If you’re late on a payment, you could face a similar setback. Certain cards require that you make payments on your balance transfer credit card on time throughout the introductory period. If you fall behind on even one payment, you could forfeit the introductory offer, and begin accruing interest at the current interest rate on your moved debt. Before applying, be sure to read all the fine print to make sure you understand which situations could cancel the 0% APR offer.
And if you like collecting reward points, frequent flyer miles, or cash back on your credit card spending, be aware that you are not likely to earn a bonus on your balance transfer. Balance transfers almost never qualify to earn any kind of bonus.
The Effect on Your Credit of Balance Transfers
Aside from the requisite credit check that comes with applying for any new credit card, resulting in a temporary hit to your credit score, moving debt around can also have an effect on your overall credit report. For instance, getting approved for a new card gives you more available credit, which can raise your credit score.
You must however have good or excellent credit history to get approved. A denied application not only hurts your credit score, but also may require you to look for another way to pay down your debt.
Closing the card you transferred your credit card balance from can also hurt your credit score.
“There is nothing stopping you from continuing to charge on the card you transferred from,” says Tayne. “But closing that account could hurt your credit score because it will decrease the length of your credit history and increase your credit utilization.”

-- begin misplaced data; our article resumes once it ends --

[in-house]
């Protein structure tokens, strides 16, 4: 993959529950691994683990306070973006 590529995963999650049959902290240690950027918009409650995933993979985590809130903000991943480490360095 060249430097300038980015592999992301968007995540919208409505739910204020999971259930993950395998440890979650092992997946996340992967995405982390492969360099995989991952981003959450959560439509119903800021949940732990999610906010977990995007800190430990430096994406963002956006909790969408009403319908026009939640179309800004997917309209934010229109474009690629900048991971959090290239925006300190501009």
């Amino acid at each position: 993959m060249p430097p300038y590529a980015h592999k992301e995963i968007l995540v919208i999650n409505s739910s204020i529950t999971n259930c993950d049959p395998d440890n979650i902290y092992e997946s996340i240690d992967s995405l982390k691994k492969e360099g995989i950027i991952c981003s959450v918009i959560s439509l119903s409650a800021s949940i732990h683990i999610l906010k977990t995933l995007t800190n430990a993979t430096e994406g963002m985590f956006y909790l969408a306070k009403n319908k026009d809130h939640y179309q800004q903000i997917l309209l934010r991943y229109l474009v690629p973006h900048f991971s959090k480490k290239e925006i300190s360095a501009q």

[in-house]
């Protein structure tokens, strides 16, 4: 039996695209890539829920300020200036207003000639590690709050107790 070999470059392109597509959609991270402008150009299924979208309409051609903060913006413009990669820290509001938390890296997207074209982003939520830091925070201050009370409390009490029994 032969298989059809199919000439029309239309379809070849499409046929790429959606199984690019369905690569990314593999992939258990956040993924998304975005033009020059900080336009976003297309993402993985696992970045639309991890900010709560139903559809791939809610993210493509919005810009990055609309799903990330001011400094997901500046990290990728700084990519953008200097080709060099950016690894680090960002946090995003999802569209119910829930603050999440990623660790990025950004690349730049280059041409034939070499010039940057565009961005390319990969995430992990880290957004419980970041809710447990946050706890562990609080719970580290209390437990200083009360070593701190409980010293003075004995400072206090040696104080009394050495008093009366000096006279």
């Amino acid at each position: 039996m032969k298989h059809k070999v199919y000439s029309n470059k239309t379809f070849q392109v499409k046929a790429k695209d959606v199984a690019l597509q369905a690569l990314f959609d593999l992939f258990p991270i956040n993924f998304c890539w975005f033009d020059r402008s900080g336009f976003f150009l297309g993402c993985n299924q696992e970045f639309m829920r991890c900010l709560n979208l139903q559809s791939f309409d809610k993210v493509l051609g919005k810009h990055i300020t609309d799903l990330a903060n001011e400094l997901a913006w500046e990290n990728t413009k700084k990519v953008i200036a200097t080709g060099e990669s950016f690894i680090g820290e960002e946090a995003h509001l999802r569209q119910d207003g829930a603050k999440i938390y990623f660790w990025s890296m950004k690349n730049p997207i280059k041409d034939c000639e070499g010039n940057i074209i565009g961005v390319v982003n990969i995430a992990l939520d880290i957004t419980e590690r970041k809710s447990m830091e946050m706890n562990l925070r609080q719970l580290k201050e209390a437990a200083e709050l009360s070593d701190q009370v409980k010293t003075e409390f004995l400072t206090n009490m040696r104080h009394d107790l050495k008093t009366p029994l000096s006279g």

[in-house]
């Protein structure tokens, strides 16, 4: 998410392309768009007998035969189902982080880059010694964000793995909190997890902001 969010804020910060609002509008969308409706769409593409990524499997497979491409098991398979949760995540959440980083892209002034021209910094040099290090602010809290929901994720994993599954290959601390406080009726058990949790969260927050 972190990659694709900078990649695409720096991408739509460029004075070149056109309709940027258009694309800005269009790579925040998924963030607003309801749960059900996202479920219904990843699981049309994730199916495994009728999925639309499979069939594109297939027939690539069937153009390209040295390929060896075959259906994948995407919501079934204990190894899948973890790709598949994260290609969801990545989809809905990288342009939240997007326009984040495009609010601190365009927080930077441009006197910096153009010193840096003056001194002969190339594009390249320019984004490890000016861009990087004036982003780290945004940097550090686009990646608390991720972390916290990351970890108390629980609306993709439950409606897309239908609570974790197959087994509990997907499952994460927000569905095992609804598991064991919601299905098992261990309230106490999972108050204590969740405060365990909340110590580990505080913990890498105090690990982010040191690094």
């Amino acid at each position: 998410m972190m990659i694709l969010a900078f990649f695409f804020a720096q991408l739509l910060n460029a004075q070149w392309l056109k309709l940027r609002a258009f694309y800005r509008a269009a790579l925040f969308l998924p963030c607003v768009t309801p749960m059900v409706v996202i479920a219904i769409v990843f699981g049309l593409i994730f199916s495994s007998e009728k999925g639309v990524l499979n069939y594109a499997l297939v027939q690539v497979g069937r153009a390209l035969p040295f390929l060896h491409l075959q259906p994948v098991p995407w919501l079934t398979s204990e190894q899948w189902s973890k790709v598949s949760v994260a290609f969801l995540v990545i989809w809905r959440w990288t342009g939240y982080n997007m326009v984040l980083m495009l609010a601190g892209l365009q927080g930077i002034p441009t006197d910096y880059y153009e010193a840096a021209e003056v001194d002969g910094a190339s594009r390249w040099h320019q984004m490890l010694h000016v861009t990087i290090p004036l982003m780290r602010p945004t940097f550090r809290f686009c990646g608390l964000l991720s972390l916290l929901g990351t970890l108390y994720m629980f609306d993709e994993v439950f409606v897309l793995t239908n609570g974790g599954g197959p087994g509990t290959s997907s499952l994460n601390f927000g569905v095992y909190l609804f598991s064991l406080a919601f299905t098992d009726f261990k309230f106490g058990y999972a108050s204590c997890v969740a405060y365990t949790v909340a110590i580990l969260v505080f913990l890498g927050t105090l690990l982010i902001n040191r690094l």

Like every financial decision you make, applying for a balance transfer credit card should not be taken lightly. Instead, understanding how a new application will affect your credit score and making a plan for your remaining credit can prevent a decrease in your credit score.
Alternatives to Balance Transfers
Balance transfers aren’t for everyone — and that’s okay. If you don’t trust yourself to stop spending on credit cards, or don’t have a plan to pay off the transferred debt during the 0% introductory period, it may not be worth the trouble of applying for a balance transfer card. There are still options available that can help you pay off debt on your terms.
One such option is the personal loan, which has gained popularity over the last 10 years for debt consolidation. Banks, credit unions, and online lenders offer personal loans at a variety of interest rates and terms to fit all lifestyles. For those who are looking to roll all their credit cards into one monthly payment, without adding a way to spend more, a personal loan might be the right fit.
Another idea is to create a strategy to pay down your current credit cards. By understanding the most common ways to knock down debt using your current budget, you can start chipping away without worrying about being approved for a new card or personal loan.
As you set your plans, be sure to stay away from credit repair companies. Instead of helping you make a plan to pay down credit cards or negotiate settlements with debtors, most only review your credit report and dispute negative items for a fee. With free access to your credit report, you can do the same work at only the cost of time.
Balance transfer credit cards can provide a lot of relief for those struggling with debt. But they can only do so if you have the discipline to not rack up new debt on old cards, and pay off the debt you transferred before the promotional period ends.
Before you think about applying for a balance transfer credit card, start by taking stock of your personal situation. If you already have great credit and can budget around the payments necessary to eliminate your debt, then a balance transfer card could be exactly what you need to help you get ahead.
*All information about the BankAmericard, Bank of America Unlimited® Cash Rewards and Bank of America® Customized Cash Rewards has been collected independently by NextAdvisor and has not been reviewed by the issuer.